Synonyms
When inferring a type for myConst
under lazy instantiation, the type
variables of const
would not get instantiated, resulting in the inferred
type forall a. a > a
. This is the type we would expect, and
indeed GHC no longer treats const
and myConst
differently.
Type Abstraction
When inferring a type for foo
under lazy instantiation, the userspecified
type variable a
does not get abstracted over, and the inferred type becomes
forall a. a > a
. This is again the type we would expect for foo
, and
using this type as a signature works like a charm.
Simplified Subsumption
A similar story holds for our g
example above. Since type variables do not
get instantiated unless absolutely necessary, its type becomes identical to the
type of f
: forall a. a > forall b. b > b
with no inferred variables.
… But Comes at a Cost.
Unfortunately, as pointed out by Simon Peyton Jones, lazy instantiation might not be the amazing solution we hoped it would be. While figuring out the details of how this should work in practice, a number of new issues popped up:
Case expressions
Type inference for case expressions requires the compiler to assign a
monomorphic type to each of the branches. This means that the type can not
contain toplevel forall
binders or binders on the right of function
arrows. In order to illustrate this restriction, consider the following
example:
bar1 True = \ x > id
bar2 True = \ x > id
bar2 False = error "Impossible case for reasons"
Under eager instantiation, the inferred types are as you would expect:
when encountering id
, its forall type is instantiated eagerly.
This results in the type
forall {a} {b}. Bool > a > b > b
for both bar1
and bar2
.
The case of lazy instantiation is more interesting. The function bar1
gets
the type forall {a}. Bool > a > forall b. b > b
. But by adding the
catchall sanity check in bar2
, we are actually introducing a case
expression, thus forcing the compiler to return a monomorphic type. The
forall
s get instantiated, resulting in the same type we get from eager
instantiation.
Evaluation
So far the impact of our discussion has mainly been limited to type level differences. However, these type level choices do have an impact on the actual evaluation of the program. Consider the following example:
{# LANGUAGE BangPatterns #}
diverge = let !x = undefined in ()
Note that the bang forces GHC to evaluate x
eagerly. We would thus expect
this function to throw an exception. However, while this is certainly the case
under eager instantiation, this does not hold when variables are instantiated
lazily. This happens because the type of undefined
is forall a. HasCallStack => a
, and eager instantiation will instantiate the type a
and the HasCallStack
argument. Evaluating this instantiated undefined
throws an exception, as we would expect. However, under lazy instantiation, the
type of undefined
remains effectively a function type (from
HasCallStack
evidence to type a
), and functions do not diverge.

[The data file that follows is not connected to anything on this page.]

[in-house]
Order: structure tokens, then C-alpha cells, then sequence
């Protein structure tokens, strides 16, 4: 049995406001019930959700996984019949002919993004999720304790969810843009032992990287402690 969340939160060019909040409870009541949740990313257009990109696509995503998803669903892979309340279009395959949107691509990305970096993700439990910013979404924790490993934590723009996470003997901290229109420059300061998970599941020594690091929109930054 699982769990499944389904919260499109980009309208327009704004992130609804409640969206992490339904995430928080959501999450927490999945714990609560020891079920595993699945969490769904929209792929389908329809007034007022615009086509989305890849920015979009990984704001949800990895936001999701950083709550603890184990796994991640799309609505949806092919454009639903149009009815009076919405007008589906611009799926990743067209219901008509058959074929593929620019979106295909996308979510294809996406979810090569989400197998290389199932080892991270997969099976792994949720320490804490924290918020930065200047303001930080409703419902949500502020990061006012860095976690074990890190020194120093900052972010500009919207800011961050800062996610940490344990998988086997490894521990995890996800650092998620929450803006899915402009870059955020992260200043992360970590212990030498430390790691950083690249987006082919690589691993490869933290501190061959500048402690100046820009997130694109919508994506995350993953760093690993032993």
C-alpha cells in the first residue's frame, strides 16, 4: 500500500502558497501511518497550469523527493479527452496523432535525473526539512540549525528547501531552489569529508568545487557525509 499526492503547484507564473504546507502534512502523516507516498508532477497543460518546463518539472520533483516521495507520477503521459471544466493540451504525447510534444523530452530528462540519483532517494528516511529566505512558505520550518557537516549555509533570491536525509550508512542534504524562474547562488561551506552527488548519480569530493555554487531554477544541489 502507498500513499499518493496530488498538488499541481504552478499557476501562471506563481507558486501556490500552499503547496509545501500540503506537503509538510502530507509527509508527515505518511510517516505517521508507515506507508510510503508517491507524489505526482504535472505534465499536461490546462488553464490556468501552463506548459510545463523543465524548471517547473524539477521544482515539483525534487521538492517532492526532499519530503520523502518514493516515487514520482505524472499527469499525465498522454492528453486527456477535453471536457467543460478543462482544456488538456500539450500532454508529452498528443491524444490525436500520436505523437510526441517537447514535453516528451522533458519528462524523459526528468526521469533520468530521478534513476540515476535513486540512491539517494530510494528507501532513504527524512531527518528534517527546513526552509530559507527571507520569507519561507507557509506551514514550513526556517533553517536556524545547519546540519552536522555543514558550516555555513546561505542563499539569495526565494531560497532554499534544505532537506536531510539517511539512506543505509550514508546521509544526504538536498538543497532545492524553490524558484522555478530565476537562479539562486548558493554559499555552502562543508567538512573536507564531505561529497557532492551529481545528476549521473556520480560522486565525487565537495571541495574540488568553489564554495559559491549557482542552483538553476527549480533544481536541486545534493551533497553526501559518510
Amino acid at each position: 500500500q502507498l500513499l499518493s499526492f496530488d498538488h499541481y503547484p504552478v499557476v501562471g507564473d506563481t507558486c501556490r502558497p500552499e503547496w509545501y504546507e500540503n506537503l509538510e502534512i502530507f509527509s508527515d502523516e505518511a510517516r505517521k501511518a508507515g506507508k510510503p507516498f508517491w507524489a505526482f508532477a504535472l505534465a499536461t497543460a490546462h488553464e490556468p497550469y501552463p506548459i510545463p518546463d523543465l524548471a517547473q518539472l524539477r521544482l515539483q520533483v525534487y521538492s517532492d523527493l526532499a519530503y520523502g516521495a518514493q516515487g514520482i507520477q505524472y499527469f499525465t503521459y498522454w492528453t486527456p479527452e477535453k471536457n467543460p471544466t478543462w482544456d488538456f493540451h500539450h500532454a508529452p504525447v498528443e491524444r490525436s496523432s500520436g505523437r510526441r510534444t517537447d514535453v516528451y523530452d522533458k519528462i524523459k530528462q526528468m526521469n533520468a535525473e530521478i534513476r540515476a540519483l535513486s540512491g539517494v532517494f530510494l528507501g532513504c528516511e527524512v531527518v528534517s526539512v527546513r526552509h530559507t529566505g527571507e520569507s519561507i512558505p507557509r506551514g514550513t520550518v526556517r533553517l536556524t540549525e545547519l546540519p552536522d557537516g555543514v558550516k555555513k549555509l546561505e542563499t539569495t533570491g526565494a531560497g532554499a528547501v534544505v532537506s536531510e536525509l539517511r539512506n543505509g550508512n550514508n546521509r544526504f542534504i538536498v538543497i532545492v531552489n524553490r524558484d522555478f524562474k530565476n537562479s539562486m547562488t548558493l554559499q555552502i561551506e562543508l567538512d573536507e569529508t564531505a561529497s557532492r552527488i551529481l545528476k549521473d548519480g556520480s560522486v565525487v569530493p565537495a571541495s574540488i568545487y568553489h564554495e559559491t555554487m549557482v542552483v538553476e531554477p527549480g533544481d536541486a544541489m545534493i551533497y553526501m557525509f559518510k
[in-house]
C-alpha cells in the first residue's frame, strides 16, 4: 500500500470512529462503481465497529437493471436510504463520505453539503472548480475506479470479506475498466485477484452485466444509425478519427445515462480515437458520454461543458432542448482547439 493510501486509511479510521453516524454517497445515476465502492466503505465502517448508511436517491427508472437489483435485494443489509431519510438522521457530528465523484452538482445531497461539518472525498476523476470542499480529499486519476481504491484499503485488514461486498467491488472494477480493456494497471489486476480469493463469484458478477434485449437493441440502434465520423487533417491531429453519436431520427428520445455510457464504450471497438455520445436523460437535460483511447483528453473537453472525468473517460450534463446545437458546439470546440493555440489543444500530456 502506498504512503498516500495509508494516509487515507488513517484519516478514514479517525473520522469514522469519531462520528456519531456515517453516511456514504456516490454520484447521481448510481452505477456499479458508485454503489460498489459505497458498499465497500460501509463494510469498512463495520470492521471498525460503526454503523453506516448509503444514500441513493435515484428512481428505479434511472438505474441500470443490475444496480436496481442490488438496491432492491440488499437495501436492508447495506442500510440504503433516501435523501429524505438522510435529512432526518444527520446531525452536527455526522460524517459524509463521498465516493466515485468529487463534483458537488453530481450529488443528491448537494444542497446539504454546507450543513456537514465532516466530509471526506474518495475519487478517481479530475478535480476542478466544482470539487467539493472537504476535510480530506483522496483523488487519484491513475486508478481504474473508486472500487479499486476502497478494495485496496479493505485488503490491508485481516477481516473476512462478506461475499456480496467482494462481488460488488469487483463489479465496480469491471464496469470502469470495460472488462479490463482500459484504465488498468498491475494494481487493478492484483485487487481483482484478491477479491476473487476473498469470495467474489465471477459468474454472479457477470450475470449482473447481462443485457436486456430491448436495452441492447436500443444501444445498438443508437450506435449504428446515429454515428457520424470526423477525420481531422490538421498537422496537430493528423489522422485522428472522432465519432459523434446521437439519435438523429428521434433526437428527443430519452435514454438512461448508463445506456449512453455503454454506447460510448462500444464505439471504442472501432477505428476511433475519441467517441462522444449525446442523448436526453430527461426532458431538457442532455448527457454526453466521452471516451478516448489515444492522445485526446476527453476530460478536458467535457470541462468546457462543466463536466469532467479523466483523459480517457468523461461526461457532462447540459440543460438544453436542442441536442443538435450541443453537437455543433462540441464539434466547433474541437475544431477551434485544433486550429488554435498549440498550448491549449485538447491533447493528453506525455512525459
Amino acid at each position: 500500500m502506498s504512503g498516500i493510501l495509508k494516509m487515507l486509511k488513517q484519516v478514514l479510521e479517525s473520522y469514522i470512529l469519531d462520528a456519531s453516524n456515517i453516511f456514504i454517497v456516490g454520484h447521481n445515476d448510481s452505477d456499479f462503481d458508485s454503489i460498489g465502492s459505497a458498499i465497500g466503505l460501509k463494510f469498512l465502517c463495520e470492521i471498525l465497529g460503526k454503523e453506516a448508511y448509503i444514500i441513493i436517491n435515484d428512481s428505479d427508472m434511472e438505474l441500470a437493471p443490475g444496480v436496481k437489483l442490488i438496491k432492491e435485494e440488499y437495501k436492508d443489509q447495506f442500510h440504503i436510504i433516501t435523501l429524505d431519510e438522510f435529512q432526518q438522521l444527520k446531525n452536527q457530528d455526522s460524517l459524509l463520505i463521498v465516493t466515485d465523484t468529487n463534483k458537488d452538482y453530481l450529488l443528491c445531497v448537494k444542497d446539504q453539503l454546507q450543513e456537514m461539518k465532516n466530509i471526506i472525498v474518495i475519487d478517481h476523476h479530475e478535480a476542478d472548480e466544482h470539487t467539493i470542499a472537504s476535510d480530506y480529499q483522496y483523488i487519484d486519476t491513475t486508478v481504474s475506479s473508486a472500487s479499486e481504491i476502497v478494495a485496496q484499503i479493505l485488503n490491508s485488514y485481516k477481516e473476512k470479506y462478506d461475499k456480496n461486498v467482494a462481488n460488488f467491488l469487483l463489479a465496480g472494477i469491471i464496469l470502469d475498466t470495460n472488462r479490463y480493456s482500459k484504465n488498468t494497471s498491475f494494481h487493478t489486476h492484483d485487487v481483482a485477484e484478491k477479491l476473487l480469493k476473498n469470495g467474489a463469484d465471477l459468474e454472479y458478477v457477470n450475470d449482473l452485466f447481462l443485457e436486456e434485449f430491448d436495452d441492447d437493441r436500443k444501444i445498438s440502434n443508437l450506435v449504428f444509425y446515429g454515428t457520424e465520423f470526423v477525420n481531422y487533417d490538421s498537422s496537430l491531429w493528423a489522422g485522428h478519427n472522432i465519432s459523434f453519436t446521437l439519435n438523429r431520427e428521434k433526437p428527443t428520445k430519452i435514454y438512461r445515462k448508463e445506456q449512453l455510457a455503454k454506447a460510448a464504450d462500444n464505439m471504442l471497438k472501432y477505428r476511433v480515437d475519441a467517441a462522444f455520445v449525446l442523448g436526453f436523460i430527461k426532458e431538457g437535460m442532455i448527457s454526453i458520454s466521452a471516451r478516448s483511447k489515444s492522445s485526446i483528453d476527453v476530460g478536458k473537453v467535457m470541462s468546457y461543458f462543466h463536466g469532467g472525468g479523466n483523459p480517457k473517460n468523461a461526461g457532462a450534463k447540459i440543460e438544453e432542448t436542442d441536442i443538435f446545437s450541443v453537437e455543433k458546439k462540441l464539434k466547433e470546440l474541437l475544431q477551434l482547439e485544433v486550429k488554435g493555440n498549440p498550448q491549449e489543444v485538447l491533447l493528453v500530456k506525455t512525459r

Implicit Arguments
The story becomes even more involved when we include GHC’s implicit arguments. While recognizing that this extension is not widely used, it remains important to take all the compiler features into account when considering changes. Take for instance the following code example:
{# LANGUAGE ImplicitParams #}
x :: (?i :: Int) => Int
x = ?i
y :: (?i :: Int) => Int
y = let ?i = 5 in x
z :: Int
z = let ?i = 6 in y
Again, the choice of either eager or lazy instantiation determines the
evaluation outcome. Similarly to before, under eager instantiation, while typing
y
, the type of x
gets instantiated right away with ?i = 5
. On the
other hand, under lazy instantiation, this is postponed as far as possible.
Concretely, at the very end when typing z
, the implicit variable ?i
has
to be instantiated, in this case with ?i = 6
.
This means that z
evaluates to 5
under eager instantiation (as most
people would expect), but evaluates to 6
under lazy instantiation.
Compromises Have to be Made
I hope this blog post illustrates that these decisions are just plain hard, and ultimately quite subjective. Both eager and lazy instantiation are reasonable approaches and lead to typesafe languages. In the end the choice comes down to taste and desire for the best user experience.
After going back and forth a couple of times, we finally concluded that eager instantiation seems most sensible: while lazy instantiation would certainly solve the three issues described above, it unfortunately comes at too heavy a cost. Instead, we will just have to accept the strangeness of synonyms not behaving like we expect and shallow instantiation making some variables inferred while keeping others specified. Regarding type abstraction in lambda binders, to avoid the issues described above, we propose limiting this feature to type checking only.
Conclusion
GHC is made by the Haskell community, so it’s important that you’re informed about this discussion. I thus wholeheartedly encourage you to visit the Github page and continue reading about the topic.
About the author
If you enjoyed this article, you might be interested in joining the Tweag team.